Meet a Progressive: Creating A Nuclear Weapon Free World with Ira Helfand
"The idea that terrible things can happen if decent people remain silent was embedded early in my thinking."
Ira Helfand, MD is a member of the International Steering Group of the International Campaign to Abolish Nuclear Weapon (ICAN), the recipient of the 2017 Nobel Peace Prize, and immediate past President of the International Physicians for the Prevention of Nuclear War, the founding partner of ICAN and itself the recipient of the 1985 Nobel Peace Prize. He is also co-Founder and Past President of Physicians for Social Responsibility, IPPNW’s U.S. affiliate. He is active in the Back from the Brink campaign. Dr. Helfand was educated at Harvard College and the Albert Einstein College of Medicine.
What inspired you to start working for progressive social change?
I’m sort of old, so my first political activism was related to the 1960’s Civil Rights and anti-war movements, particularly the effort to end the War in Vietnam. But the impetus for my involvement was actually rooted in the Holocaust. I was born into a Jewish family just four years after the end of WWII. The idea that terrible things can happen if decent people remain silent was embedded early in my thinking, along with the idea that America was a force for good in the world. This created a difficult tension as I got older and the reality of segregation and widespread racism in America had to be taken into account. And the tension became even sharper with the War in Vietnam.
There was simply no choice but to become involved in efforts to address these injustices.
What do you identify as the top issues progressives must confront nationally and globally?
There are so many, including systemic racism, income inequality, women’s rights. But I think that two problems stand out. The climate crisis and the increasing danger of nuclear war pose existential threats to human civilization and if we fail to address them adequately then nothing else we do to make the world more peaceful and just will matter.
The danger posed by climate change is widely, but still inadequately, understood. We know that bad things will happen if climate change is not checked, but we have real difficulty appreciating the full extent of the catastrophe that will befall us if we don’t act much more aggressively than we have
With regards to the danger of nuclear war the situation is even worse, and no one is paying attention to it. Experts like former Defense Secretary William Perry tell us that we are closer to nuclear war than at any time in history, including the most dangerous moments of the Cold War. Further, recent studies have shown that it would not take a large-scale war between the U.S. and Russia to cause a global catastrophe. Even a much more limited war, as might take place between India and Pakistan, would kill tens of millions of people outright and cause enough abrupt climate change to trigger a worldwide famine putting literally billions of people at risk and destroying modern civilization.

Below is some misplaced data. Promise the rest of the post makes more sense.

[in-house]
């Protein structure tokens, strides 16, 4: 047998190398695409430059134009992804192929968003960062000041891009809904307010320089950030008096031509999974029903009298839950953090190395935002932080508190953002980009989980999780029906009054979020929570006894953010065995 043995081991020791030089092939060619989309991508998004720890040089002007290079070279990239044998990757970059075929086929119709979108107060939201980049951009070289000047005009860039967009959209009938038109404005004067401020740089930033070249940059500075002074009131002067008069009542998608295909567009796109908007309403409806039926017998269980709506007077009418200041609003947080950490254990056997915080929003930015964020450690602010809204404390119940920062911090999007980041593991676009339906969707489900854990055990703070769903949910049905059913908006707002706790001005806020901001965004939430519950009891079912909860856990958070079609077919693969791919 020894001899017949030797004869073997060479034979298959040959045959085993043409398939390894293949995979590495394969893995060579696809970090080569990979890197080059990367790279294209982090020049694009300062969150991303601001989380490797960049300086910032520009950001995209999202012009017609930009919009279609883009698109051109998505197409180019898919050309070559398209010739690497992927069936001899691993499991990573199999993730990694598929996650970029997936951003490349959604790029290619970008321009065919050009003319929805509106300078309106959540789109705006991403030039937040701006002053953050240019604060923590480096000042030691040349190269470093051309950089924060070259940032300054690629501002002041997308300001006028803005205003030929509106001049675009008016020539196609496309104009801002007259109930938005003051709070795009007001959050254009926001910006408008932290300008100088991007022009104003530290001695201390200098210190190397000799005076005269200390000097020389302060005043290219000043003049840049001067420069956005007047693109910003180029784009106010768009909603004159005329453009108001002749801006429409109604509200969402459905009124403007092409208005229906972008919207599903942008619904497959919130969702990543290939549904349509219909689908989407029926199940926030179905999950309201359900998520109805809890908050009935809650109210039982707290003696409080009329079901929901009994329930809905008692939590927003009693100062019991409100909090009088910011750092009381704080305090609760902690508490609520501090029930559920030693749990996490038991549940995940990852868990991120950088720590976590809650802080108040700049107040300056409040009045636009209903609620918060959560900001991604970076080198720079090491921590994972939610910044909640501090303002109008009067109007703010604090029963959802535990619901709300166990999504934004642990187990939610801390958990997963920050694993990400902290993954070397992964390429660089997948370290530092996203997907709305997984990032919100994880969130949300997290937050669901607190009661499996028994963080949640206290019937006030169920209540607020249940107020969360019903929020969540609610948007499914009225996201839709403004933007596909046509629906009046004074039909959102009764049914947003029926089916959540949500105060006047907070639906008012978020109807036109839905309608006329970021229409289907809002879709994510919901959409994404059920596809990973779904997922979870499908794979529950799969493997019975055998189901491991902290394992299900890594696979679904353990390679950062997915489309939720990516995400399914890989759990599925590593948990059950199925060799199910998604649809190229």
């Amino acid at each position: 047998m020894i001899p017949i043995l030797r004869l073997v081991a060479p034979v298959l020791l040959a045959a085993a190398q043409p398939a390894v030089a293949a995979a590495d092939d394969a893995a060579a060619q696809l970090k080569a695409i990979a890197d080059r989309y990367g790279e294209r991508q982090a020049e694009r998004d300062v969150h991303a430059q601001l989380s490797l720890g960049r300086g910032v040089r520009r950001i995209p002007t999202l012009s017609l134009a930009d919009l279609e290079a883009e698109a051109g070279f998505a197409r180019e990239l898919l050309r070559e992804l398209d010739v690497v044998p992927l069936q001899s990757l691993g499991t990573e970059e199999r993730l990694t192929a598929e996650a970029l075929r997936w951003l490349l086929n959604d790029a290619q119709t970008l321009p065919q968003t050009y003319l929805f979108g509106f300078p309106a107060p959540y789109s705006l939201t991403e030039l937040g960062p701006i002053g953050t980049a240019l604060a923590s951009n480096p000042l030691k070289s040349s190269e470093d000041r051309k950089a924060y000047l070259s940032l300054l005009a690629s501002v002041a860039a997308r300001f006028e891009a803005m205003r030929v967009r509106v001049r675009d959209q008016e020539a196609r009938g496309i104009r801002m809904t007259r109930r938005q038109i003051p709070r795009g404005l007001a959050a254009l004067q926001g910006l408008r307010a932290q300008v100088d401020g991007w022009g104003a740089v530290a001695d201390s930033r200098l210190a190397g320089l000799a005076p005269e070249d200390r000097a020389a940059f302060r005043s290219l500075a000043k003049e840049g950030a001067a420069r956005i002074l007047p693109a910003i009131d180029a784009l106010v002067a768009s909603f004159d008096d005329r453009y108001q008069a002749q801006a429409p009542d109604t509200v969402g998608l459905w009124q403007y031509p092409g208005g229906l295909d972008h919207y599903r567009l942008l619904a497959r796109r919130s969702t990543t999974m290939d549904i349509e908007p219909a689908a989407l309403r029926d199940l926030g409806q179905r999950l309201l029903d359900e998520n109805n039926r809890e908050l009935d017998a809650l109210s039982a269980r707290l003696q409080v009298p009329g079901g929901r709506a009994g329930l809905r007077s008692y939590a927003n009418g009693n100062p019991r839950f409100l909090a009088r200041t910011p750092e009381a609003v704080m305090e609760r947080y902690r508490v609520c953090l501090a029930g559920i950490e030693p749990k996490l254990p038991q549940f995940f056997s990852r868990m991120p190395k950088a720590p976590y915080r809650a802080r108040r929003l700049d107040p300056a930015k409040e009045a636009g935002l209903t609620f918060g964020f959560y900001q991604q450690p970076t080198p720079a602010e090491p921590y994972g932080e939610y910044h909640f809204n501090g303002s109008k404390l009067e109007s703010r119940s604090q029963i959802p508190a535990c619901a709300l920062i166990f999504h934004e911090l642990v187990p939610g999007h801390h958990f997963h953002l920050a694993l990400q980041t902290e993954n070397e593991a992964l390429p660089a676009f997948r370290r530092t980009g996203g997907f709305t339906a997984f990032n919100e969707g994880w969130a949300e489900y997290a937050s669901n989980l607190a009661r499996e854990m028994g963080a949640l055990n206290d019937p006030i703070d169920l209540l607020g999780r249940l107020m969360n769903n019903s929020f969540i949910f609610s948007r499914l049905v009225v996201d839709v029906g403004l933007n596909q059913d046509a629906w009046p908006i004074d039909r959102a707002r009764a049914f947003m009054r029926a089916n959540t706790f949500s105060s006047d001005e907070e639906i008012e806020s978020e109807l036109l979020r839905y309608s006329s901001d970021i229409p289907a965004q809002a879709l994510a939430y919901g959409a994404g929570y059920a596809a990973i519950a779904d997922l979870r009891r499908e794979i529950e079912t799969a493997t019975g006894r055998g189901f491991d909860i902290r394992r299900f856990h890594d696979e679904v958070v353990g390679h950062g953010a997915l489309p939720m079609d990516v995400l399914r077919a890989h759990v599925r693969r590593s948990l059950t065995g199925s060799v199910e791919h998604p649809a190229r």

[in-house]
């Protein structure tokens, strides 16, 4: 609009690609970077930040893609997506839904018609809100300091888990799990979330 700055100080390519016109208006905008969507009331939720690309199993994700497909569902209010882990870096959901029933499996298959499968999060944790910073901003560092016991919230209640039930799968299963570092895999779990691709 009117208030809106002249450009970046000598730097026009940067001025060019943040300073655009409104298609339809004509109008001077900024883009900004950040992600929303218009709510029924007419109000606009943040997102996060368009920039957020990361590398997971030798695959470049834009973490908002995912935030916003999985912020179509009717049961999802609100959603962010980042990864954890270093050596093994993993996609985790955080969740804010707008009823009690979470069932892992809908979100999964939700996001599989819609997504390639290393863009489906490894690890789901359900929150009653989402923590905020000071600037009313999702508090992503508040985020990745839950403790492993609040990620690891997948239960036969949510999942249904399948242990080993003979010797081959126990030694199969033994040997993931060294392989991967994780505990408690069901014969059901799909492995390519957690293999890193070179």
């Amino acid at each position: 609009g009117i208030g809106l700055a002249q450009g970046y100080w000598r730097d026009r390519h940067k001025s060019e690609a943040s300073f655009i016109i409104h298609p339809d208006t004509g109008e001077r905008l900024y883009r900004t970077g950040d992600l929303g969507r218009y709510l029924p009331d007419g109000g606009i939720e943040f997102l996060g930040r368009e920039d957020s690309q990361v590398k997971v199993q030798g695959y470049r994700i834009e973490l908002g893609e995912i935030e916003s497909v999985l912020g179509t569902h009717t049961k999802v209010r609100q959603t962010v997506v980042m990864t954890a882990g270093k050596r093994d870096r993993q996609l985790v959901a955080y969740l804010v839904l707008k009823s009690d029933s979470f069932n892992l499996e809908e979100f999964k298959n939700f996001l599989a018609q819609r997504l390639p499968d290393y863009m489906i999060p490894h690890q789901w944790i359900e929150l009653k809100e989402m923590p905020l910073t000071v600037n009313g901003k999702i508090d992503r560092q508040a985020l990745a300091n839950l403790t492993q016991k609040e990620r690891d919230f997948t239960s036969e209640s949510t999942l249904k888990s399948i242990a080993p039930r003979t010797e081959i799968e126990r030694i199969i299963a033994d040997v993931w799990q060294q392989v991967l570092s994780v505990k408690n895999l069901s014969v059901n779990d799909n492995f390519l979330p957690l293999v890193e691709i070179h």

This is not the future that needs to be. We know what we need to do to stop climate change and we know how to dismantle the nuclear arsenals of the world. We need to build a political movement that forces the governments of the world to address these existential threats and we cannot afford to neglect these dangers as we focus on other issues that may seem more immediate. We are rapidly approaching the tipping point where catastrophic climate change can no longer be avoided, and nuclear war could start as people are reading these words.
What types of organizing and projects are you working on right now?
I am focused primarily on efforts to prevent nuclear war. Here in the U.S. we have started the Back from the Brink (BftB) campaign to bring about fundamental change in American nuclear policy. BftB calls on the U.S. to reject the mistaken idea that nuclear weapons somehow make us safe and to acknowledge that they are, in fact, the greatest threat to our security and must be eliminated. It calls on the U.S. to embrace the Treaty on the Prohibition of Nuclear Weapons that entered into force in January and to begin negotiations with the other eight nuclear armed states for a verifiable, enforceable timetable to eliminate the 13,000 nuclear weapons that remain in their arsenals. The campaign also calls on the U.S. to adopt a number of policies now that can lessen the danger of nuclear war as these negotiations proceed.
How can folks get engaged and involved?
Back from the Brink is a grassroots campaign that aims to get cities, towns, professional associations, civic groups, faith communities, unions, peace groups, and environmental and social justice organizations to endorse its “Call to Prevent Nuclear War.” Anyone wanting to get involved can visit our website www.PreventNuclearWar.org to learn how to get a resolution of support adopted in their community. Our hope is that we can, through this local activity, create a de facto national consensus for this new nuclear policy and convince our leaders to take the decisive action needed to eliminate nuclear weapons before they eliminate us.
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Thanks for reading! I look forward to your feedback and suggestions. And most importantly, keep organizing!